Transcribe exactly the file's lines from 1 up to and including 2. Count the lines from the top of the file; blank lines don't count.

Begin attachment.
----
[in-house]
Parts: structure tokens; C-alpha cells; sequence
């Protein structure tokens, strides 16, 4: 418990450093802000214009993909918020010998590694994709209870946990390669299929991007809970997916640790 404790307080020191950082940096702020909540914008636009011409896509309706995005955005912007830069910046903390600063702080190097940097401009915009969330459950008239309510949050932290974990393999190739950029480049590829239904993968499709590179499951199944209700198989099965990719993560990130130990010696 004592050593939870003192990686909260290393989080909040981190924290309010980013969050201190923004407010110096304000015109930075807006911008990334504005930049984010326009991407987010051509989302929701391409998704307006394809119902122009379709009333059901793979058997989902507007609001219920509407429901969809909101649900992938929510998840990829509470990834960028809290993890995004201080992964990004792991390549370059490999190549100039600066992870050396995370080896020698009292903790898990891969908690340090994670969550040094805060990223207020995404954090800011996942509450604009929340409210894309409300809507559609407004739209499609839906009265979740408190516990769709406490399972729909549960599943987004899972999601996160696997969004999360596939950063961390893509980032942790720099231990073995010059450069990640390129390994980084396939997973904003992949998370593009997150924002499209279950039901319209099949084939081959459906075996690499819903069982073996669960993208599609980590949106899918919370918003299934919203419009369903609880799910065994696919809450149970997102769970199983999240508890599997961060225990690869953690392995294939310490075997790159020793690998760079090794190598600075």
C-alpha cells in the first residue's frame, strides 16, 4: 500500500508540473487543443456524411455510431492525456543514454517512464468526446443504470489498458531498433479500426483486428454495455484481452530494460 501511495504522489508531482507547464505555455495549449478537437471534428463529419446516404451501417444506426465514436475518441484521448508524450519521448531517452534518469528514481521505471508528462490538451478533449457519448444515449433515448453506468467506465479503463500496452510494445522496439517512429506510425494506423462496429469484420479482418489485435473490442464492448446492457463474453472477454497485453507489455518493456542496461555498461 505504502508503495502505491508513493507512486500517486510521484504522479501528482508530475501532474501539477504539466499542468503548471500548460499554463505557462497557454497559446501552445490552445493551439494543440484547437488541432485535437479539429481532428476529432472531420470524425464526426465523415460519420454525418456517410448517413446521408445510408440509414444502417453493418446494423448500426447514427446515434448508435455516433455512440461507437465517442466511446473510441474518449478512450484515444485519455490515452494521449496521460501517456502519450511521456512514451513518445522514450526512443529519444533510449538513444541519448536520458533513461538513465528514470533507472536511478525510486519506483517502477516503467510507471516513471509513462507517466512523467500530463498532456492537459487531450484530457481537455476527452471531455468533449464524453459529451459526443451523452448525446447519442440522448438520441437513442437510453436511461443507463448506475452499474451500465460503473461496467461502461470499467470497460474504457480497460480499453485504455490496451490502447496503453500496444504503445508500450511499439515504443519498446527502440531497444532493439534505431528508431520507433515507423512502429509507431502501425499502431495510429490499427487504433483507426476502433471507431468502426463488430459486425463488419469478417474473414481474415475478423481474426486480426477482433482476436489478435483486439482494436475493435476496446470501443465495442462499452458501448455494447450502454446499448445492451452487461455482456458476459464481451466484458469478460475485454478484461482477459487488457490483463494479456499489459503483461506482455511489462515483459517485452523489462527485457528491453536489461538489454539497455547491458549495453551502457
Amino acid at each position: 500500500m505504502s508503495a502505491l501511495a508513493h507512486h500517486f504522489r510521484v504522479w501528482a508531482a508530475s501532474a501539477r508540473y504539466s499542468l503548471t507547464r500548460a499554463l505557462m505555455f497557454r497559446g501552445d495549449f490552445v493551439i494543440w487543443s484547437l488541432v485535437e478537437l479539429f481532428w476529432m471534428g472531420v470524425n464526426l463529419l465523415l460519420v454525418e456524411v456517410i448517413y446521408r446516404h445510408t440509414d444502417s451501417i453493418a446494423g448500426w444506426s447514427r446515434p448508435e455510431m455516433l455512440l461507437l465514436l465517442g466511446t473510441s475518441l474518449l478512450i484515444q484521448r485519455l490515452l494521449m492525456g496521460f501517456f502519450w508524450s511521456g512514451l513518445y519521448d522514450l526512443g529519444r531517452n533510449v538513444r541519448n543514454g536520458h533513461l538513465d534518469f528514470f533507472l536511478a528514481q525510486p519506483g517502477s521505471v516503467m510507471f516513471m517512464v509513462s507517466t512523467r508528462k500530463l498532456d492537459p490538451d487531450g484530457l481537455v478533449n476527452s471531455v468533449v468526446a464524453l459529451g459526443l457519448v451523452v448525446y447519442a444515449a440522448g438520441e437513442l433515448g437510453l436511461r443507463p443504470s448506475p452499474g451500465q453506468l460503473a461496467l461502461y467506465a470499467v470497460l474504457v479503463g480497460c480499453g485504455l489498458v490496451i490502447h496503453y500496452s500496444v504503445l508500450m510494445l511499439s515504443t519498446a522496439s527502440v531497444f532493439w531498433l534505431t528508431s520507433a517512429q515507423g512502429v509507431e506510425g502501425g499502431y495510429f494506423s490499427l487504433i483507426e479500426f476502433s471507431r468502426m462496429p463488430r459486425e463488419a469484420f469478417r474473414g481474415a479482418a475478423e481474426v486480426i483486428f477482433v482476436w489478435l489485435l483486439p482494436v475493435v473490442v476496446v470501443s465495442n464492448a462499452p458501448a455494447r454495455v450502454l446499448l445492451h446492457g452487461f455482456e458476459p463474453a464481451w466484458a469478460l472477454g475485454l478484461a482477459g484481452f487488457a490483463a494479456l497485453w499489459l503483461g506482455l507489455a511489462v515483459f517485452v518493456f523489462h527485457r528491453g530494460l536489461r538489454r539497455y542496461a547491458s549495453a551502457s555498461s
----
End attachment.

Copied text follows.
[in-house]
Parts: structure tokens; C-alpha cells; sequence